Natalie Jeremijenko: But at the dinner we also launched our prescriptions for water buffalo ice-cream subscriptions.

These came out of another piece in the exhibition: the “How Stuff Is Made And How It Can Change” encyclopedia. All of my students at NYU have to trace one product all the way through the manufacturing process, and then offer a viable innovation to improve any or all aspects of the production system. One of my students studied Ben and Jerry’s ice-cream, and looking at the dairy industry is just an extraordinary adventure. There are the same number of cows in the U.S. now as there were in the twenties, but each cow produces ten times more milk. It’s just an incredible measure of the force of industrialisation.

While the really large dairy producers are out in California, more than a quarter of the milk produced in this country comes from Vermont and its immediate neighbours. Within that landscape, Ben & Jerry’s is a progressive front for Unilever, who bought them a few years ago. Unilever is continuing a lot of the things that Ben & Jerry’s had originally done to use ice-cream as a medium for social ventures. But now it’s actually Unilever behind the brand, and looking at their operations — it’s shocking.

IMAGE: Water buffaloes, via Wikipedia.

In any case, the intervention we came up with was to suggest to Ben & Jerry’s that they develop and market a line of water buffalo ice-cream. On display in the exhibition is a letter from my student, saying “Here’s the recipe we’ve developed, and here’s the comparison between water buffalo milk and other milk — seal milk and elephant milk and human milk and cow milk and so on.”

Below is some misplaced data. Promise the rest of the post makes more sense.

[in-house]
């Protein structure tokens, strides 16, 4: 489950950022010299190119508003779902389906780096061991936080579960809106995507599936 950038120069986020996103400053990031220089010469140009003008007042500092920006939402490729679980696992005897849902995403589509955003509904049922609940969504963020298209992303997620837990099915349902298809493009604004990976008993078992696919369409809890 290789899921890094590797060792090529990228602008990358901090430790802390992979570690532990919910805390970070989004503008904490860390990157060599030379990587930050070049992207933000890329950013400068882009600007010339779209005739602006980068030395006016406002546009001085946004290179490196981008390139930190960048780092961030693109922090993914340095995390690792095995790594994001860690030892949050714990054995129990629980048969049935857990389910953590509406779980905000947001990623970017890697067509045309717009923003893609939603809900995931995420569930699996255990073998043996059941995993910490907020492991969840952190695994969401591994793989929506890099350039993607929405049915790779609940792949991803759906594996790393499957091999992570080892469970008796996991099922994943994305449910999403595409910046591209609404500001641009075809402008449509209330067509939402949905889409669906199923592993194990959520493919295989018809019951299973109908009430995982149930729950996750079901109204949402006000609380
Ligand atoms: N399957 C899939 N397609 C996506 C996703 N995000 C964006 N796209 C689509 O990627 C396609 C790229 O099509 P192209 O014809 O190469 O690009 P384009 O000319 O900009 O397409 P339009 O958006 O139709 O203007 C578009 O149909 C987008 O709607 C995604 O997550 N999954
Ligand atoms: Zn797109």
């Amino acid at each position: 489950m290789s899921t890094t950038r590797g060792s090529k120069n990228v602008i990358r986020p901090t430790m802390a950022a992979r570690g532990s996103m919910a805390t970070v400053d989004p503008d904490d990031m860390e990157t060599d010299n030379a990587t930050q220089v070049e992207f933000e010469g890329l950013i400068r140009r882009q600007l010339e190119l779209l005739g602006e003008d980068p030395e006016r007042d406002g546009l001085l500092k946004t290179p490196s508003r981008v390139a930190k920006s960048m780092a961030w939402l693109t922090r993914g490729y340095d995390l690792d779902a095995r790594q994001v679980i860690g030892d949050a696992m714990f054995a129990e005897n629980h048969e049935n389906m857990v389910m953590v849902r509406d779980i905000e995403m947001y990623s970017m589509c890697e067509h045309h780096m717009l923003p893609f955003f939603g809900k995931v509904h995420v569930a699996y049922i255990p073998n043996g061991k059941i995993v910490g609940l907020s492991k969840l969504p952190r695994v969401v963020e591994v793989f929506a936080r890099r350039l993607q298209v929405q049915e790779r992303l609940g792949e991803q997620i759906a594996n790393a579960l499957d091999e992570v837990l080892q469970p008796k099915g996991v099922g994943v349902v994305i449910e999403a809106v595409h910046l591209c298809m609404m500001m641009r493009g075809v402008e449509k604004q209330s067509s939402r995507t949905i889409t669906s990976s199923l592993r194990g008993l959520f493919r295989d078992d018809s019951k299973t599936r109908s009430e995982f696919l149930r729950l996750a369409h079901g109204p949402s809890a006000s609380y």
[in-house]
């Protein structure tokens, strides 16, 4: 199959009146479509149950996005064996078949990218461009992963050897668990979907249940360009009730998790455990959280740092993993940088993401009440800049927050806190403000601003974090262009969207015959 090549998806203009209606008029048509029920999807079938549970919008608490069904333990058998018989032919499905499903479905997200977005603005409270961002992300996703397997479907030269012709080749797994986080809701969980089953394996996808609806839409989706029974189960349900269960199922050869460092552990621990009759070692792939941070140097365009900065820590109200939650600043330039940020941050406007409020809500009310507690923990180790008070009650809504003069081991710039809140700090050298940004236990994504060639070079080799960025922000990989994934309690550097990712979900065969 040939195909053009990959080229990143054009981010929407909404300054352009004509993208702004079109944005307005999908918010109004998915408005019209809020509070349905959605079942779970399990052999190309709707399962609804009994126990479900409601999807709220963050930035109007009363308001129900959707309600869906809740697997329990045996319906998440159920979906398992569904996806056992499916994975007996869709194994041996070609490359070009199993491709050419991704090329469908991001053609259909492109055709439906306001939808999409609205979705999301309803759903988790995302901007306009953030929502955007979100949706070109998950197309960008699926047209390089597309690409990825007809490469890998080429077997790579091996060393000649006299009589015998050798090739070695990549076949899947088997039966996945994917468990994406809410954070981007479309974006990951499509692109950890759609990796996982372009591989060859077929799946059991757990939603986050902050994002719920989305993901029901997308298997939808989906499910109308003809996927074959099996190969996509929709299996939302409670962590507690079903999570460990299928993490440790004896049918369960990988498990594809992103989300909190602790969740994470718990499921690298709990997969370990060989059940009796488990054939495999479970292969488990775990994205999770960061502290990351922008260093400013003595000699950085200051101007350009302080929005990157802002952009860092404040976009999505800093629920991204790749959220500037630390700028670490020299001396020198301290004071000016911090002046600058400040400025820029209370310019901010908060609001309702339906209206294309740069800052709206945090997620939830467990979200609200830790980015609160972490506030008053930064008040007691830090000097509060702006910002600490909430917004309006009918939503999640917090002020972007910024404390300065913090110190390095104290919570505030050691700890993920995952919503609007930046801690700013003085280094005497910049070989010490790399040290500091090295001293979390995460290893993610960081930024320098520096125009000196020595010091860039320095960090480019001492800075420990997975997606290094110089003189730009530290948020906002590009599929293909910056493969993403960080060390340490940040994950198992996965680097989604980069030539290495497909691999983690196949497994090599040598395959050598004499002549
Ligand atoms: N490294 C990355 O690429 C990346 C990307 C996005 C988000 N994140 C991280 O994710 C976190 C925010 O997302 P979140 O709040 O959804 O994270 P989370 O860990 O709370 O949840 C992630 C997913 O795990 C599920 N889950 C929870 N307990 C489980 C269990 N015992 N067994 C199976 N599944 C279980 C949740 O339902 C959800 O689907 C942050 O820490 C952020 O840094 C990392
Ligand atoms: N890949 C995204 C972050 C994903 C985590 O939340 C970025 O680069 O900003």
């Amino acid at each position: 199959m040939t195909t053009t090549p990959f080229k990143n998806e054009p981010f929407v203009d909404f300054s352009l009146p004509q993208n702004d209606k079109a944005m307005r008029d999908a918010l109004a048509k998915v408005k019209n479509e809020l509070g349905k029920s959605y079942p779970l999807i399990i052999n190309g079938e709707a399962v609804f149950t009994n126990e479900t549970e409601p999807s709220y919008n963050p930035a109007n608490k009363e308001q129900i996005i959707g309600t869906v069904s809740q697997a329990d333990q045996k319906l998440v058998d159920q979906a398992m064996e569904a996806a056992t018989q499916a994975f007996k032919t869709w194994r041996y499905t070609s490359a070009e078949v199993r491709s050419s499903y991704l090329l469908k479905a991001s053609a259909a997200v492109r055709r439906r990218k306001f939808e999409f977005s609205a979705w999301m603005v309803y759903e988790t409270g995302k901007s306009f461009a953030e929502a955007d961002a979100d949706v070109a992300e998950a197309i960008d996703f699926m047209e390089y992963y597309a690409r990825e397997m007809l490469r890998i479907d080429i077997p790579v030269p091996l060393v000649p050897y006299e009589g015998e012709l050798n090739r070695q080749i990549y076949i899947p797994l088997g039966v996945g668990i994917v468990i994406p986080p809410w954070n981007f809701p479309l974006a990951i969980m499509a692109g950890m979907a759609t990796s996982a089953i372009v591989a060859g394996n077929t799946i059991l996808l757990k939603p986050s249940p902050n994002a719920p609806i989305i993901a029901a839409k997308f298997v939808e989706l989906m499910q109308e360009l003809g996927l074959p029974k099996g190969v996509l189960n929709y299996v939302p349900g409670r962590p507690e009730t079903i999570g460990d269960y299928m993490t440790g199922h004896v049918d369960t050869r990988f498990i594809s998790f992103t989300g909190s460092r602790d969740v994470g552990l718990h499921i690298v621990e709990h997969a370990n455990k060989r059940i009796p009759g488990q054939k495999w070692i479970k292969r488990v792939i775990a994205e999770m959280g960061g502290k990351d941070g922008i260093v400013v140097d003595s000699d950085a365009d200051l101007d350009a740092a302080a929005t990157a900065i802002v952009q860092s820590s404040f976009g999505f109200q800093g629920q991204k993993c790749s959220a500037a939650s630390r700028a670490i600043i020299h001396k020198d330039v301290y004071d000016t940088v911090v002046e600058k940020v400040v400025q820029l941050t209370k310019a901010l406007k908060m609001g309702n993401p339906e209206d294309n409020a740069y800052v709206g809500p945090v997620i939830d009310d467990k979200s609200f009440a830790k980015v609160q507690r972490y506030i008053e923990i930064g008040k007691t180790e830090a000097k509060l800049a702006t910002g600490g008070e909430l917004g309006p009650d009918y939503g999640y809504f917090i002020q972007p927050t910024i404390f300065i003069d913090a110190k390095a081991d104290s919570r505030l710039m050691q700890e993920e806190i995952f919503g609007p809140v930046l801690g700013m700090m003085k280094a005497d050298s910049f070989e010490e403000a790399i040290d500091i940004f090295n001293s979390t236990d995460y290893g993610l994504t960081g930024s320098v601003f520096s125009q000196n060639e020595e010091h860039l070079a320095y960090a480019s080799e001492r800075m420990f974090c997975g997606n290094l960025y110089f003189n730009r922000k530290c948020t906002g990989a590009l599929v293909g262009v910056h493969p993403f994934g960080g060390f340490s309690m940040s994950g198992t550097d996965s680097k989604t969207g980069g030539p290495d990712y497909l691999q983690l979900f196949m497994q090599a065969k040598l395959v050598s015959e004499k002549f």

It’s a very interesting comparison. Water buffalo milk is actually the milk of choice in buffalo ricotta. Apparently the Romans brought over water buffalo from India and knew that the luxury, creaminess, and high-protein, high-fat content of water buffalo milk makes for the best ricotta.

Our idea is that making a delicious water buffalo ice-cream line creates the demand to farm this animal, and, in turn, water buffalo have ecological demands, which include wetlands. They require wetland grazing. That’s actually part of why their milk is so rich — because wetlands produce so much more biomass by area. And, of course, wetlands are one of the ways that we can treat some of the range of horrible environmental complications that the dairy industry produces.

IMAGE: Industrial dairy farm. Photo by Graeme Robertson for The Guardian, via.